FORM

The First Order Reliability Method is used under the following context: \vect{X} is the input random vector and \pdf its joint density probability function.
Let us denote by \vect{d} a deterministic vector, g(\vect{X}\,,\,\vect{d}) the limit state function of the model, \cD_f = \{\vect{X} \in \Rset^n \, / \, g(\vect{X}\,,\,\vect{d}) \le 0\} the event considered here and g(,) = 0 its boundary.
The objective of FORM is to evaluate the probability content of the event \cD_f:

(1)P_f = \Prob{g(\vect{X}\,,\,\vect{d})\leq 0}=   \int_{\cD_f}  \pdf\, d\vect{x}

The method proceeds in three steps:

  1. Map the probabilistic model in terms of \vect{X} thanks to an isoprobabilistic transformation T which is a diffeomorphism from \supp{\vect{X}} into \Rset^n, such that the distribution of the random vector \vect{U}=T(\vect{X}) has the following properties : \vect{U} and \mat{R}\,\vect{U} have the same distribution for all rotations \mat{R}\in{\cS\cO}_n(\Rset).
    The usual isoprobabilistic transformations are the Generalized Nataf transformation and the Rosenblatt one.
    The mapping of the limit state function is G(\vect{U}\,,\,\vect{d}) =  g(T^{-1}(\vect{U})\,,\,\vect{d}). Then, the event probability P_f rewrites :

    (2)P_f = \Prob{G(\vect{U}\,,\,\vect{d})\leq 0} = \int_{\Rset^n} \boldsymbol{1}_{G(\vect{u}\,,\,\vect{d}) \leq 0}\,f_{\vect{U}}(\vect{u})\,d\vect{u}

    where f_{\vect{U}} is the density function of the distribution in the standard space : that distribution is spherical (invariant by rotation by definition). That property implies that f_{\vect{U}} is a function of ||\vect{U}||^2 only. Furthermore, we suppose that outside the sphere which tangents the limit state surface in the standard space, f_{\vect{U}} is decreasing.

  2. Find the design point \vect{u}^* which is the point verifying the event of maximum likelihood : the decreasing hypothesis of the standard distribution f_{\vect{U}} outside the sphere which tangents the limit state surface in the standard space implies that the design point is the point on the limit state boundary the nearest to the origin of the standard space. Thus, \vect{u}^* is the result of a constrained optimization problem.
  3. In the standard space, approximate the limit state surface in the standard space by a linear surface at the design point \vect{u}^*. Then, the probability P_f ((2)) where the limit state surface has been approximated by a linear surface (hyperplane) can be obtained exactly, thanks to the rotation invariance of the standard distribution f_{\vect{U}} :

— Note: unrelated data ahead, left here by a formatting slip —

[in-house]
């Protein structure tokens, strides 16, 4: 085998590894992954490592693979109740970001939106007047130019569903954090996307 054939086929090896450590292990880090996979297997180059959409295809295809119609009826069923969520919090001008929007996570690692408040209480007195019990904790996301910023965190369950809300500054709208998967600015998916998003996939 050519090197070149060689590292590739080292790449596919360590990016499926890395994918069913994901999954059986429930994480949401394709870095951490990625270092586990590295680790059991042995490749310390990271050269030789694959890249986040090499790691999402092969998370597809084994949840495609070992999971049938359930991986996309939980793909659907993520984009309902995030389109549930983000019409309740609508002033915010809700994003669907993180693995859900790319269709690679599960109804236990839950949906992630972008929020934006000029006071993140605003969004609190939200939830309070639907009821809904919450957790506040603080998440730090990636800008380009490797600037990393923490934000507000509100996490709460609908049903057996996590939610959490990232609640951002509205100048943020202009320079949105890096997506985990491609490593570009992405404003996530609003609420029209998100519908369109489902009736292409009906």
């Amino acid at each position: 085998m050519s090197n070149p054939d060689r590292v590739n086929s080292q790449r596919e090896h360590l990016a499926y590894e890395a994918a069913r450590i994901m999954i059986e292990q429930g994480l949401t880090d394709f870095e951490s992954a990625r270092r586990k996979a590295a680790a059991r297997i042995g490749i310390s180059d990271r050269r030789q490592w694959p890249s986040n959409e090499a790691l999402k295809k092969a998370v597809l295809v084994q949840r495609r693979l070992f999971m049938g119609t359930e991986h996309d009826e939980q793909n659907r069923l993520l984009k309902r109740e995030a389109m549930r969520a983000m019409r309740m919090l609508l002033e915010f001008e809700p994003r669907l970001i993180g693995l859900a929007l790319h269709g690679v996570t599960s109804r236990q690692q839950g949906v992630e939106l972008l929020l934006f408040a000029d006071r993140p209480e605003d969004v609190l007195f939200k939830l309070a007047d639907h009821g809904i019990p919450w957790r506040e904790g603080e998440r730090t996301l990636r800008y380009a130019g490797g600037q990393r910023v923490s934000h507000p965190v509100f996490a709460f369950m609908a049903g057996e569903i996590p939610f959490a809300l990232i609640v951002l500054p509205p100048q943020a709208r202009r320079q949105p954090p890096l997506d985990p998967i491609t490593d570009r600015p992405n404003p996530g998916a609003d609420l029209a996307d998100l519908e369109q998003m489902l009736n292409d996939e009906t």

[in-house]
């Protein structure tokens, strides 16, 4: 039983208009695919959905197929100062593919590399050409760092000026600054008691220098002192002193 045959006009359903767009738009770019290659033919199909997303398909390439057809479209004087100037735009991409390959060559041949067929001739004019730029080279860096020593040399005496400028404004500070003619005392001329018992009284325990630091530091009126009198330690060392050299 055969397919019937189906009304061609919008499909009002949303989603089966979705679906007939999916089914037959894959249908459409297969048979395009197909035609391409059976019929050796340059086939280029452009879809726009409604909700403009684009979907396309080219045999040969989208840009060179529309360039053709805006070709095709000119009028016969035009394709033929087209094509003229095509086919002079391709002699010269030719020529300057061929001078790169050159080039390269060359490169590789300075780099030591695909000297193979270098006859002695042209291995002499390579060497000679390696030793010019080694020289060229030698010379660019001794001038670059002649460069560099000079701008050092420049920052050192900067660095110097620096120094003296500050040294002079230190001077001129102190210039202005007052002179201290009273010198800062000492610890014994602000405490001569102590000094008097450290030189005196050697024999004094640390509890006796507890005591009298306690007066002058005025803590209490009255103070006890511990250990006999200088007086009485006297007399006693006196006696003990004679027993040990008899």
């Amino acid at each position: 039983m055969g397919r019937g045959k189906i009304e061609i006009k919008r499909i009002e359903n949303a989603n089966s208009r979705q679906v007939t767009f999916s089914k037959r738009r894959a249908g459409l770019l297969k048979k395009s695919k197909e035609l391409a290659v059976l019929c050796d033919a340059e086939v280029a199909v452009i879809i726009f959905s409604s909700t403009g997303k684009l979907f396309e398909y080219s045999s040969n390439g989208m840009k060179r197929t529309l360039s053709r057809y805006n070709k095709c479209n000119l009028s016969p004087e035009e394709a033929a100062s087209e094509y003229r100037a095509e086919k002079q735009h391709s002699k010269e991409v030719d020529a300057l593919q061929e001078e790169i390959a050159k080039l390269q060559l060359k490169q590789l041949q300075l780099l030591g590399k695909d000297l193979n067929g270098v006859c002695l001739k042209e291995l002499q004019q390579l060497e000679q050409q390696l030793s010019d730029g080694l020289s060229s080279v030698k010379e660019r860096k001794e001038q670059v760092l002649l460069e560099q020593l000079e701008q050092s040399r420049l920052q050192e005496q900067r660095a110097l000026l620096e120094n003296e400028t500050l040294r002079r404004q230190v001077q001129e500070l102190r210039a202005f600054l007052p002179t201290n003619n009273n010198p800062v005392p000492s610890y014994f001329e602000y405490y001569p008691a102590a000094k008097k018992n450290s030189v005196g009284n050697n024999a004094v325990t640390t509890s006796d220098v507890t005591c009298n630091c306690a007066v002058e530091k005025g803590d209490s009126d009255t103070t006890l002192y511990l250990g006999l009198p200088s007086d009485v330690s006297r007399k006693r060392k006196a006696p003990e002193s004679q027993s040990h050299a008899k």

(3)P_{f,FORM} =
       \left|
       \begin{array}{ll}
         E(-\beta_{HL}) & \mbox{if the origin of the $\vect{u}$-lies in the domain $\cD_f$} \\
         E(+\beta_{HL}) & \mbox{otherwise}
       \end{array}
       \right.

    where \beta_{HL} is the Hasofer-Lind reliability index, defined as the distance of the design point \vect{u}^* to the origin of the standard space and E the marginal cumulative density function of the spherical distributions in the standard space.
    Let us recall here that in the Rosenblatt standard space, random vectors follow the standard normal distribution (with zero mean, unit variance and unit correlation matrix), which implies that E = \Phi. In the Generalized Nataf standard space, random vectors follow some spherical distributions, with zero mean, unit variance, unit correlation matrix and which type \psi is the one of the copula of the physical random vector \vect{X} : in that case, E is the 1D cumulative distribution function with zero mean, unit variance and which type is \psi.

Here, the event considered is explicited directly from the limit state function g(\vect{X}\,,\,\vect{d}) : this is the classical structural reliability formulation. However, if the event is a threshold exceedance, it is useful to explicit the variable of interest Z=\tilde{g}(\vect{X}\,,\,\vect{d}), evaluated from the model \tilde{g}(.). In that case, the event considered, associated to the threshold z_s has the formulation: \cD_f = \{ \vect{X} \in \Rset^n \, / \, Z=\tilde{g}(\vect{X}\,,\,\vect{d}) > z_s \} and the limit state function is : g(\vect{X}\,,\,\vect{d}) = z_s - Z = z_s - \tilde{g}(\vect{X}\,,\,\vect{d}). P_f is the threshold exceedance probability, defined as : P_f = P(Z \geq z_s) = \int_{g(\vect{X}\,,\,\vect{d}) \le 0}  \pdf\, d\vect{x}.

API:

References:

    1. Ditlevsen and H.O. Madsen, 2004, “Structural reliability methods”, Department of mechanical engineering technical university of Denmark - Maritime engineering, internet publication.

  • [lebrun2009b]

  • [lebrun2009c]

      1. Madsen, Krenk, S., Lind, N. C., 1986, “Methods of Structural Safety”, Prentice Hall.